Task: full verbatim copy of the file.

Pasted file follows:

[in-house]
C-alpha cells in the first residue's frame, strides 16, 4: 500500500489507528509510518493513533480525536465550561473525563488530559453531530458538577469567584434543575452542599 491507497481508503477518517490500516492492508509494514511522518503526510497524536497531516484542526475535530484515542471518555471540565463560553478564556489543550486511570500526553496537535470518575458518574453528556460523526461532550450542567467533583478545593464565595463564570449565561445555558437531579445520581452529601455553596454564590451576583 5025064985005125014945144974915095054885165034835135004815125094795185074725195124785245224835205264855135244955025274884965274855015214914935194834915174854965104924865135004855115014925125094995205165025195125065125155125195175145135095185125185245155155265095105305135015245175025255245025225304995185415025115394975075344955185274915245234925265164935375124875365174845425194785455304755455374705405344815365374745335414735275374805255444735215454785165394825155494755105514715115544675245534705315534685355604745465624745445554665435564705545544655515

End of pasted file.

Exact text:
[in-house]
C-alpha cells in the first residue's frame, strides 16, 4: 500500500489507528509510518493513533480525536465550561473525563488530559453531530458538577469567584434543575452542599 491507497481508503477518517490500516492492508509494514511522518503526510497524536497531516484542526475535530484515542471518555471540565463560553478564556489543550486511570500526553496537535470518575458518574453528556460523526461532550450542567467533583478545593464565595463564570449565561445555558437531579445520581452529601455553596454564590451576583 5025064985005125014945144974915095054885165034835135004815125094795185074725195124785245224835205264855135244955025274884965274855015214914935194834915174854965104924865135004855115014925125094995205165025195125065125155125195175145135095185125185245155155265095105305135015245175025255245025225304995185415025115394975075344955185274915245234925265164935375124875365174845425194785455304755455374705405344815365374745335414735275374805255444735215454785165394825155494755105514715115544675245534705315534685355604745465624745445554665435564705545544655515